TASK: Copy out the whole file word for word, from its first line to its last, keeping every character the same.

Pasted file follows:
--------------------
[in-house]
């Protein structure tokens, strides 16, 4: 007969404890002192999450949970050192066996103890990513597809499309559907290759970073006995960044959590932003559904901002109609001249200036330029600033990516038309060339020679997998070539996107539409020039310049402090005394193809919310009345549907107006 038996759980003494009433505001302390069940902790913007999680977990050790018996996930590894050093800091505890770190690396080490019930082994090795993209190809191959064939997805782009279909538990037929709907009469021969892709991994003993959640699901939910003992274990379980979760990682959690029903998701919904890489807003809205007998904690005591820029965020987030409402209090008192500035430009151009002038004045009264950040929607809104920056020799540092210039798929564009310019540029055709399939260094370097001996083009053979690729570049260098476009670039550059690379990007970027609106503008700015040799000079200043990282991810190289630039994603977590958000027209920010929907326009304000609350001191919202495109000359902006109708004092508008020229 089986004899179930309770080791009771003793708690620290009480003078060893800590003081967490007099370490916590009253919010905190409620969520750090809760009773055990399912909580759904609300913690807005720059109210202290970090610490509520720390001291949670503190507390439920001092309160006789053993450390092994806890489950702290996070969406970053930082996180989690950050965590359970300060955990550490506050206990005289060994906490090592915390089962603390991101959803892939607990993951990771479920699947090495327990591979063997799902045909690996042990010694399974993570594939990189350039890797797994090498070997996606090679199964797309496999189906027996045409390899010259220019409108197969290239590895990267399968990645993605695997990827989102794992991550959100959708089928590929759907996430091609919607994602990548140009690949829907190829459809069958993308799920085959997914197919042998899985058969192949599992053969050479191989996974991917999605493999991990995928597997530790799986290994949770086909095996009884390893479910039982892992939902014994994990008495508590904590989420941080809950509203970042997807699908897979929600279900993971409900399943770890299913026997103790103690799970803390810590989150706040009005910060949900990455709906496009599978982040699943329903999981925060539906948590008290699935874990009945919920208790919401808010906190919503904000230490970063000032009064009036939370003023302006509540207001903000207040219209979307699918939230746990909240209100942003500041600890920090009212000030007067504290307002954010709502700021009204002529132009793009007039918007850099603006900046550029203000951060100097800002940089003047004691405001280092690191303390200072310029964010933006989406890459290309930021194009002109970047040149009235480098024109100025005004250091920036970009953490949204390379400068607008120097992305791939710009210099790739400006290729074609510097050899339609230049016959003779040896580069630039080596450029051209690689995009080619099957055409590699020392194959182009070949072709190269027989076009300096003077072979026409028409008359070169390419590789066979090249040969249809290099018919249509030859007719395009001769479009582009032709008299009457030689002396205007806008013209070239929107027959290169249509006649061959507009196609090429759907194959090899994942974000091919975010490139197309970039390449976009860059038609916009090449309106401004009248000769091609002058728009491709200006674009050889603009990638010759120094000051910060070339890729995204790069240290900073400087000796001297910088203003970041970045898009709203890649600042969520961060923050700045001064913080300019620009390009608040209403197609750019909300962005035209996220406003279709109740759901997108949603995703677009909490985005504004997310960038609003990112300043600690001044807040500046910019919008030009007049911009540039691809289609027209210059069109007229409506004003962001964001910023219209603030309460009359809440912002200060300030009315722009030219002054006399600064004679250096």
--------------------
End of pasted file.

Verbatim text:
[in-house]
């Protein structure tokens, strides 16, 4: 007969404890002192999450949970050192066996103890990513597809499309559907290759970073006995960044959590932003559904901002109609001249200036330029600033990516038309060339020679997998070539996107539409020039310049402090005394193809919310009345549907107006 038996759980003494009433505001302390069940902790913007999680977990050790018996996930590894050093800091505890770190690396080490019930082994090795993209190809191959064939997805782009279909538990037929709907009469021969892709991994003993959640699901939910003992274990379980979760990682959690029903998701919904890489807003809205007998904690005591820029965020987030409402209090008192500035430009151009002038004045009264950040929607809104920056020799540092210039798929564009310019540029055709399939260094370097001996083009053979690729570049260098476009670039550059690379990007970027609106503008700015040799000079200043990282991810190289630039994603977590958000027209920010929907326009304000609350001191919202495109000359902006109708004092508008020229 089986004899179930309770080791009771003793708690620290009480003078060893800590003081967490007099370490916590009253919010905190409620969520750090809760009773055990399912909580759904609300913690807005720059109210202290970090610490509520720390001291949670503190507390439920001092309160006789053993450390092994806890489950702290996070969406970053930082996180989690950050965590359970300060955990550490506050206990005289060994906490090592915390089962603390991101959803892939607990993951990771479920699947090495327990591979063997799902045909690996042990010694399974993570594939990189350039890797797994090498070997996606090679199964797309496999189906027996045409390899010259220019409108197969290239590895990267399968990645993605695997990827989102794992991550959100959708089928590929759907996430091609919607994602990548140009690949829907190829459809069958993308799920085959997914197919042998899985058969192949599992053969050479191989996974991917999605493999991990995928597997530790799986290994949770086909095996009884390893479910039982892992939902014994994990008495508590904590989420941080809950509203970042997807699908897979929600279900993971409900399943770890299913026997103790103690799970803390810590989150706040009005910060949900990455709906496009599978982040699943329903999981925060539906948590008290699935874990009945919920208790919401808010906190919503904000230490970063000032009064009036939370003023302006509540207001903000207040219209979307699918939230746990909240209100942003500041600890920090009212000030007067504290307002954010709502700021009204002529132009793009007039918007850099603006900046550029203000951060100097800002940089003047004691405001280092690191303390200072310029964010933006989406890459290309930021194009002109970047040149009235480098024109100025005004250091920036970009953490949204390379400068607008120097992305791939710009210099790739400006290729074609510097050899339609230049016959003779040896580069630039080596450029051209690689995009080619099957055409590699020392194959182009070949072709190269027989076009300096003077072979026409028409008359070169390419590789066979090249040969249809290099018919249509030859007719395009001769479009582009032709008299009457030689002396205007806008013209070239929107027959290169249509006649061959507009196609090429759907194959090899994942974000091919975010490139197309970039390449976009860059038609916009090449309106401004009248000769091609002058728009491709200006674009050889603009990638010759120094000051910060070339890729995204790069240290900073400087000796001297910088203003970041970045898009709203890649600042969520961060923050700045001064913080300019620009390009608040209403197609750019909300962005035209996220406003279709109740759901997108949603995703677009909490985005504004997310960038609003990112300043600690001044807040500046910019919008030009007049911009540039691809289609027209210059069109007229409506004003962001964001910023219209603030309460009359809440912002200060300030009315722009030219002054006399600064004679250096």